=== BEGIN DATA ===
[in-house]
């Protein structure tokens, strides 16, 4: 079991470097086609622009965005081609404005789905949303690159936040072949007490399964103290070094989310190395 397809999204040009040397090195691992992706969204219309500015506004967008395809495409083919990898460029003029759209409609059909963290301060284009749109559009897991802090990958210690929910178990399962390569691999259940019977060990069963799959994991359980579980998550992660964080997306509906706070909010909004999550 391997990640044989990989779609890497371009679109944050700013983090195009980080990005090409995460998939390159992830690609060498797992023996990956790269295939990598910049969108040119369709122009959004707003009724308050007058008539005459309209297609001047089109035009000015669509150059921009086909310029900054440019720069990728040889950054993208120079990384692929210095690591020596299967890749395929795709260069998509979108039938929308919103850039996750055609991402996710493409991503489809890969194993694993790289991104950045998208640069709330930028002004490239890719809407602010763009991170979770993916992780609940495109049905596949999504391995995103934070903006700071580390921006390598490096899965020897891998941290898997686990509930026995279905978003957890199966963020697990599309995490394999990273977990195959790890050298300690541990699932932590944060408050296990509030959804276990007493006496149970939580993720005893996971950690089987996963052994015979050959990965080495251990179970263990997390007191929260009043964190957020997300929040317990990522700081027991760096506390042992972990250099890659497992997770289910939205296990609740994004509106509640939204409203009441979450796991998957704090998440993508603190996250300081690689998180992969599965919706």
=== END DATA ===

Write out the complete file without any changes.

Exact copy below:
[in-house]
């Protein structure tokens, strides 16, 4: 079991470097086609622009965005081609404005789905949303690159936040072949007490399964103290070094989310190395 397809999204040009040397090195691992992706969204219309500015506004967008395809495409083919990898460029003029759209409609059909963290301060284009749109559009897991802090990958210690929910178990399962390569691999259940019977060990069963799959994991359980579980998550992660964080997306509906706070909010909004999550 391997990640044989990989779609890497371009679109944050700013983090195009980080990005090409995460998939390159992830690609060498797992023996990956790269295939990598910049969108040119369709122009959004707003009724308050007058008539005459309209297609001047089109035009000015669509150059921009086909310029900054440019720069990728040889950054993208120079990384692929210095690591020596299967890749395929795709260069998509979108039938929308919103850039996750055609991402996710493409991503489809890969194993694993790289991104950045998208640069709330930028002004490239890719809407602010763009991170979770993916992780609940495109049905596949999504391995995103934070903006700071580390921006390598490096899965020897891998941290898997686990509930026995279905978003957890199966963020697990599309995490394999990273977990195959790890050298300690541990699932932590944060408050296990509030959804276990007493006496149970939580993720005893996971950690089987996963052994015979050959990965080495251990179970263990997390007191929260009043964190957020997300929040317990990522700081027991760096506390042992972990250099890659497992997770289910939205296990609740994004509106509640939204409203009441979450796991998957704090998440993508603190996250300081690689998180992969599965919706």